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Experts call on industry associations to join hands with govt to develop centre of excellence for MSMEs

Laxmi Yadav, Mumbai
Monday, December 20, 2021, 08:00 Hrs  [IST]

Experts have called on drug industry associations to work with micro, small and medium enterprises (MSME) department to develop centre of excellence for MSMEs which helps them build global competitiveness and harness manufacturing excellence.

“MSMEs are the backbone of pharma and attention is needed to nurture this. Six major and 12 mini platforms have been identified. Each platform requires a centre of excellence to support MSME and even large pharma and a cluster to integrate the efforts.Example, isolated efforts in flow chemistry, fluorination chemistry and biocatalysis could be very expensive. We need a national effort. Chemistry, the route of synthesis can help only a few percentages in cost in old drugs but the infrastructure and quality laboratories cost are prohibitive for MSMEs. They lack adequate resources to adopt latest technologies to achieve manufacturing excellence and initiate R&D,” said Lanka Srinivas, senior advisor, Pharmexcil and technical committee member-production linked incentive (PLI) scheme for pharmaceuticals.

“We need shared infrastructure for MSMEs. We need centre of excellence for them. Each state should look at developing such parks for MSMEs with or without the support of the central government. Industry associations should work with MSME department to develop centre of excellence for MSMEs,” he stated.

MSMEs need these technologies. They cannot develop these on their own. Scheme for innovation needs to be funded on milestone basis involving universities, government institutes and private sector is urgently required. Industry needs to work with the government on lease models, pay per use models, getting international agencies funds, said Srinivas.

A lot of water has flown over the last five years. India’s active pharmaceutical ingredient (API) dependence is replaced with only intermediates dependence. For example, country’s pharma market is approximately USD 50 billion. API consumption is estimated around USD 16-18 billion. API exports stood around USD 4 billion. Currently, India’s API dependence on offshore is just 15 per cent. The market opportunity, awareness, government interventions have mitigated the risk significantly in APIs. However, we depend on offshore for drug intermediates. Now this has become a significant challenge. The drug intermediates manufacturing is a key ingredient in PLI. Hence a lot more will get mitigated in five years, he added.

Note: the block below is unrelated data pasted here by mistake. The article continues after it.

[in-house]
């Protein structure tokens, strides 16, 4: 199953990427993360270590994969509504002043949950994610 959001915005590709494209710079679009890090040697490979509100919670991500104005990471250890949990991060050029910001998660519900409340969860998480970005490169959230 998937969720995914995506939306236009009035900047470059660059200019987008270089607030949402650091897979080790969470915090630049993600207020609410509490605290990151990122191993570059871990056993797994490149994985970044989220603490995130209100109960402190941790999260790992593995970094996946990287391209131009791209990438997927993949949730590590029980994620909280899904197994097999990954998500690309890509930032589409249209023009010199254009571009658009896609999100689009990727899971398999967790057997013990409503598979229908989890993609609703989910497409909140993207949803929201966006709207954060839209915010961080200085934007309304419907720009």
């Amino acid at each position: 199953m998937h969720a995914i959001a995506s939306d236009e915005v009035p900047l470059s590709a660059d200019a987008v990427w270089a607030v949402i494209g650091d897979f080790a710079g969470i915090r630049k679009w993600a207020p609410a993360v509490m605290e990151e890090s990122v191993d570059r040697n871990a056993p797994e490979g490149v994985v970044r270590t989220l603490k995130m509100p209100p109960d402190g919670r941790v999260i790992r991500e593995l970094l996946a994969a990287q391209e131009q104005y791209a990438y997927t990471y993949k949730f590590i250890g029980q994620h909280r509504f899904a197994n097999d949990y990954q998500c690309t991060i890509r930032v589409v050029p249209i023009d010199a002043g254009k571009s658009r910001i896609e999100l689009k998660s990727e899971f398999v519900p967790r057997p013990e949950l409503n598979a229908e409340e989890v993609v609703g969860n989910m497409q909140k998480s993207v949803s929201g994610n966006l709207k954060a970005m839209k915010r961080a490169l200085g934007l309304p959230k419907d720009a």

Discussions have been going on since last decade about India's dependence on China in active pharmaceutical ingredients. To address this, the government has come out with two PLI schemes.

Earlier, the Pharmaceuticals Export Promotion Council of India (Pharmexcil) had conducted a study with the support of Union ministry of commerce and industry on how to reduce the import dependence on China and to make the India self-reliance in pharmaceuticals to some extent. Prof Javed Iqbal and Lanka Srinivas were part of the study group along with 150 eminent scientists from national research institutions- CSIR, IITs, IISc and 100 representatives from industry. Based on the report of the study group, the two PLI schemes worth Rs. 21,940 crore were introduced by the government which received a positive response from the industry.

The Department of Pharmaceuticals (DoP) has recently announced the list of all 55 applicants selected to set up manufacturing facilities under the PLI scheme for pharmaceutical sector with a total quantum of Rs. 15,000 crore incentive.

The scheme has received a total of 278 applications by the closing date of August 31, 2021. It covers three different product categories: Category 1 with biopharmaceuticals, complex generic drugs, patented drugs or drugs nearing patent expiry, cell based or gene therapy drugs, orphan drugs, special empty capsules like HPMC, Pullulan, enteric etc., complex excipients and photo-pharmaceuticals; Category 2 with APIs, key starting materials and drug intermediates among others; and Category 3 under which drugs not covered under the other categories are covered, including repurposed drugs, auto immune, anti-cancer, anti-diabetic, anti-incentive, cardiovascular, phychotropic and antiretroviral drugs, in vitro diagnostic devices and others.

The scheme aimed at boosting India’s manufacturing capabilities by increasing investment and production in the sector and contributing to product diversification to high value goods in the pharmaceutical sector.

Earlier the DoP had launched Rs. 6,940 crore PLI scheme for promotion of domestic manufacturing of critical key starting materials or drug intermediates and APIs.


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